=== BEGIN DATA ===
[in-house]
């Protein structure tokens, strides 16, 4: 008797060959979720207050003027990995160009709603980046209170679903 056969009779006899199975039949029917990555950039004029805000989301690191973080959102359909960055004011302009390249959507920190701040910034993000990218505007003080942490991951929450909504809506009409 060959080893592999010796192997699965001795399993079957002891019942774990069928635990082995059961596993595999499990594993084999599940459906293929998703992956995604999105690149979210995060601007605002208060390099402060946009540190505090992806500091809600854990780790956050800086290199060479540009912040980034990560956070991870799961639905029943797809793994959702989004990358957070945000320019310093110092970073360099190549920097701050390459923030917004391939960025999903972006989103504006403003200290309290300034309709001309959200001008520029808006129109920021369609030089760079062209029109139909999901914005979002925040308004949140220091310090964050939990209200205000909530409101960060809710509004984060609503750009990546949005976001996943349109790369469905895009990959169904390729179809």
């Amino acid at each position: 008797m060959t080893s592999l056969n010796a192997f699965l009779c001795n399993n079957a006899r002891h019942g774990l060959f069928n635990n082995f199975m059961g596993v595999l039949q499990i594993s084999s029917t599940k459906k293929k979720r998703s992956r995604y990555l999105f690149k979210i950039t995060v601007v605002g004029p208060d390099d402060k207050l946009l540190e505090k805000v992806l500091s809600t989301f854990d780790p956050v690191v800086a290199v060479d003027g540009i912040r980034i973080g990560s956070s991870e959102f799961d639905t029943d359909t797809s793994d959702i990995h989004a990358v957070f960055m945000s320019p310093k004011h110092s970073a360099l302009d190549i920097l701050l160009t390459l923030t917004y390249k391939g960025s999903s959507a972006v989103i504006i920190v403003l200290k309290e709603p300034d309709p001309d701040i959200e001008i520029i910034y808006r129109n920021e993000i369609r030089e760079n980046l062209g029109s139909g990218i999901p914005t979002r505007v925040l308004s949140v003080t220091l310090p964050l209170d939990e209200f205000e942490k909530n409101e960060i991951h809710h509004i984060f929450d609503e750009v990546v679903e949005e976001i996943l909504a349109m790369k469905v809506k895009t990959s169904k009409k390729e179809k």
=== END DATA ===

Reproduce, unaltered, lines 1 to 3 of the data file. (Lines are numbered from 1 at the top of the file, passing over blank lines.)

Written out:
[in-house]
């Protein structure tokens, strides 16, 4: 008797060959979720207050003027990995160009709603980046209170679903 056969009779006899199975039949029917990555950039004029805000989301690191973080959102359909960055004011302009390249959507920190701040910034993000990218505007003080942490991951929450909504809506009409 060959080893592999010796192997699965001795399993079957002891019942774990069928635990082995059961596993595999499990594993084999599940459906293929998703992956995604999105690149979210995060601007605002208060390099402060946009540190505090992806500091809600854990780790956050800086290199060479540009912040980034990560956070991870799961639905029943797809793994959702989004990358957070945000320019310093110092970073360099190549920097701050390459923030917004391939960025999903972006989103504006403003200290309290300034309709001309959200001008520029808006129109920021369609030089760079062209029109139909999901914005979002925040308004949140220091310090964050939990209200205000909530409101960060809710509004984060609503750009990546949005976001996943349109790369469905895009990959169904390729179809």
């Amino acid at each position: 008797m060959t080893s592999l056969n010796a192997f699965l009779c001795n399993n079957a006899r002891h019942g774990l060959f069928n635990n082995f199975m059961g596993v595999l039949q499990i594993s084999s029917t599940k459906k293929k979720r998703s992956r995604y990555l999105f690149k979210i950039t995060v601007v605002g004029p208060d390099d402060k207050l946009l540190e505090k805000v992806l500091s809600t989301f854990d780790p956050v690191v800086a290199v060479d003027g540009i912040r980034i973080g990560s956070s991870e959102f799961d639905t029943d359909t797809s793994d959702i990995h989004a990358v957070f960055m945000s320019p310093k004011h110092s970073a360099l302009d190549i920097l701050l160009t390459l923030t917004y390249k391939g960025s999903s959507a972006v989103i504006i920190v403003l200290k309290e709603p300034d309709p001309d701040i959200e001008i520029i910034y808006r129109n920021e993000i369609r030089e760079n980046l062209g029109s139909g990218i999901p914005t979002r505007v925040l308004s949140v003080t220091l310090p964050l209170d939990e209200f205000e942490k909530n409101e960060i991951h809710h509004i984060f929450d609503e750009v990546v679903e949005e976001i996943l909504a349109m790369k469905v809506k895009t990959s169904k009409k390729e179809k």